It is a kind of eulogy to human experience, but it is no Vale of Tears either, for the thread which holds all these items together is the speaker’s capacity to create meaning; in fact, to insist upon it, even when most often the blunt instruments of words and an indifferent world resist such attempts.

Just as the speaker’s friend quotes Agee saying “All my people are larger bodies than mine”, so too is this poem larger than the sum of its own parts for what it is after is nothing less than to communicate something that lies outside of itself, and yet is at the heart of human experience, which is the mind’s capacity to make a leap towards meaning which gives life its dignity and triumph.

Likewise, Nick Thran approaches the same questions of meaning and poetic attention in his poem “Earworm”, the title of his most recent poetry collection, but he appears more hesitant to bestow any lasting significance to his words in case they distract him from what he seeks which is to describe the great leap forward itself, the precise moment, when out of the imagination’s din, images are born into language.


So there’s likely a more accurate name
for the glow of a deer’s eyes in the dark.
For the hunger that drew a python in Florida
to swallow an alligator whole. For the aura,
the swell just before the gut burst.
For why you’ve been staying up late at night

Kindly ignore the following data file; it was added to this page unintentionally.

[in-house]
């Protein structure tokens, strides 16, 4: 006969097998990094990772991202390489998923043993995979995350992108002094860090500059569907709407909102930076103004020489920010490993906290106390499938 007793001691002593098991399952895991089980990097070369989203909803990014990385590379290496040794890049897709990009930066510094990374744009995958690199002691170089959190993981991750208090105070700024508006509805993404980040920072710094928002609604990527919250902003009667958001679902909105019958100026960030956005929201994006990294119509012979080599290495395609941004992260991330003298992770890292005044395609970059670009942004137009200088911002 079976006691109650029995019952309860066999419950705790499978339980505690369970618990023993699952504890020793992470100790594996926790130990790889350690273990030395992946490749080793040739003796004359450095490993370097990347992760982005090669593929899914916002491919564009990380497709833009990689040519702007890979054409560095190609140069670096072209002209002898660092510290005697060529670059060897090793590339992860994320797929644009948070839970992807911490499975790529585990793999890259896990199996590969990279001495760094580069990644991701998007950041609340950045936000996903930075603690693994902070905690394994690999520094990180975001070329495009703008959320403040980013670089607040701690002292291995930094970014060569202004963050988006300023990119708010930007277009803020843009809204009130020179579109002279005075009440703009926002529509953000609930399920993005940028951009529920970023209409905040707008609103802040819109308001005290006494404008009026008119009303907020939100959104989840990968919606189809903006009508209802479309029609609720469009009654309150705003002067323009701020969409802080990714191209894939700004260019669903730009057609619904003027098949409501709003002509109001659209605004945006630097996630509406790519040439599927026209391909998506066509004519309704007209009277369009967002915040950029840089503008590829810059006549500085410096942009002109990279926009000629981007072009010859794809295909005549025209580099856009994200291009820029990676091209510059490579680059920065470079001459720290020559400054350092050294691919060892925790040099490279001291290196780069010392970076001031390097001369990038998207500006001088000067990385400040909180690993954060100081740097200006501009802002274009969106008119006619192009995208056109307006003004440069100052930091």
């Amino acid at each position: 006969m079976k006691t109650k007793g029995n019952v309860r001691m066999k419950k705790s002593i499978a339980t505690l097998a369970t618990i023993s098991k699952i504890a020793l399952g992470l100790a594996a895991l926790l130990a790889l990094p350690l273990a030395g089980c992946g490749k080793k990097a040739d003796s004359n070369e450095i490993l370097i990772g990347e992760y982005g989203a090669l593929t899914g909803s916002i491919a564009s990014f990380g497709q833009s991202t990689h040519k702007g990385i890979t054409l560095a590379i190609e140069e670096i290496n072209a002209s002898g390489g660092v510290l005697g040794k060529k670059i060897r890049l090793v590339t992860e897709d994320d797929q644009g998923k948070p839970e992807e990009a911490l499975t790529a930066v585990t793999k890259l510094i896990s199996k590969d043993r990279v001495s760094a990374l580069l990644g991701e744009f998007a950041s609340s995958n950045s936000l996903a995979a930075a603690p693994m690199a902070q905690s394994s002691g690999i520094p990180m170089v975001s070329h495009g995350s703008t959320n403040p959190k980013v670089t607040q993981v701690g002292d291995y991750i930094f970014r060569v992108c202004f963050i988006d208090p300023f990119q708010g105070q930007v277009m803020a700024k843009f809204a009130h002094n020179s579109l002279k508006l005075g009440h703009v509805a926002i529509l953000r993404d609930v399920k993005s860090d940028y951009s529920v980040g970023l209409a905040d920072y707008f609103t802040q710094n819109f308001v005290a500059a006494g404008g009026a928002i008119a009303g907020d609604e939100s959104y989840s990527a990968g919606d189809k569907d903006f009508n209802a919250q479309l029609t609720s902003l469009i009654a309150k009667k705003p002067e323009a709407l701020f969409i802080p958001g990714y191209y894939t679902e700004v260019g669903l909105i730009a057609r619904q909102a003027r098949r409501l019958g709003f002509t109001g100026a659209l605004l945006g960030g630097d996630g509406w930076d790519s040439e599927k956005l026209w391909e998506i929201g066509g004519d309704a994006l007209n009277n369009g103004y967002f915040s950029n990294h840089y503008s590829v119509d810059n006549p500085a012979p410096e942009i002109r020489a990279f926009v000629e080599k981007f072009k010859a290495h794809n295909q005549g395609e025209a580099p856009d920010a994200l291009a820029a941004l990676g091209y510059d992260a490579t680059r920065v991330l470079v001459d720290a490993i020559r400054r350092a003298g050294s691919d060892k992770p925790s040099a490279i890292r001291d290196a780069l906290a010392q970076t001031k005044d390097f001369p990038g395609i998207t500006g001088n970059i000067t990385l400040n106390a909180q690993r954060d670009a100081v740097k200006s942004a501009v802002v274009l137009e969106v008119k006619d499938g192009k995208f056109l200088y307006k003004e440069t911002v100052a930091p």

on a search engine, looking for all of the possible
names for a lump at the back of your nostril.
For the name of that girl who sold you a pill
from the basket of her bike, and rode off while
her fairy wings flapped in the breeze. And a name
for that breeze. Repetune, ohrworm,
the last song stuck in your head
which became something else. And for what else?
For not being able to say the one thing
that might have kept you from continually falling apart.
For discovering late. For replaying the video clip
of Joltin’ Joe Carter’s ninth inning blast
in the ’93 series. For the sound when the ball
hit the bat, and everyone knew they’d won
before it left the park. And for the white noise
that isn’t white noise, but a poor translation of what
the blood tries to say. And what the blood tries to say.
For the feeling of never wanting to leave the party
and then having to leave. For the ache in your legs
when you should have cabbed home, but decided to walk
and the walk was too far. But you had to keep on—
Earworm, Little One, chugging along, traveling towards a name.

The nagging tune stuck in the head of Thran’s speaker is the sibilant voice of the mind, the white noise of thought and image and imagination venting through the bedrock of human awareness, trying to explain why things are and why we do the things we do.

Unlike in Rader’s poem which is a kind of monument to life’s fragility and to the redemptive qualities of poetry to make life meaningful through its retelling, Thran’s speaker is more ironic in his attempts to formulate meaning for he knows he must use words which are for him, “a poor translation of what / the blood tries to say”.

If there is a common denominator in Thran and Rader’s poems, it is how they both seek to enact what Dave Smith has called, “the deep reverberations of living” (253). The seriousness with which both poets go about this task is shown not simply through the sundry tools of wordsmithing, but through faithful attention to thought and image, giving each poem its active sense of a mind feeling and thinking in time. If you have enjoyed these poems, please pick up copies of Matt Rader’s A Doctor Pedalled Her Bicycle Over The River Arno and Nick Thran’s Earworm at your local bookstore.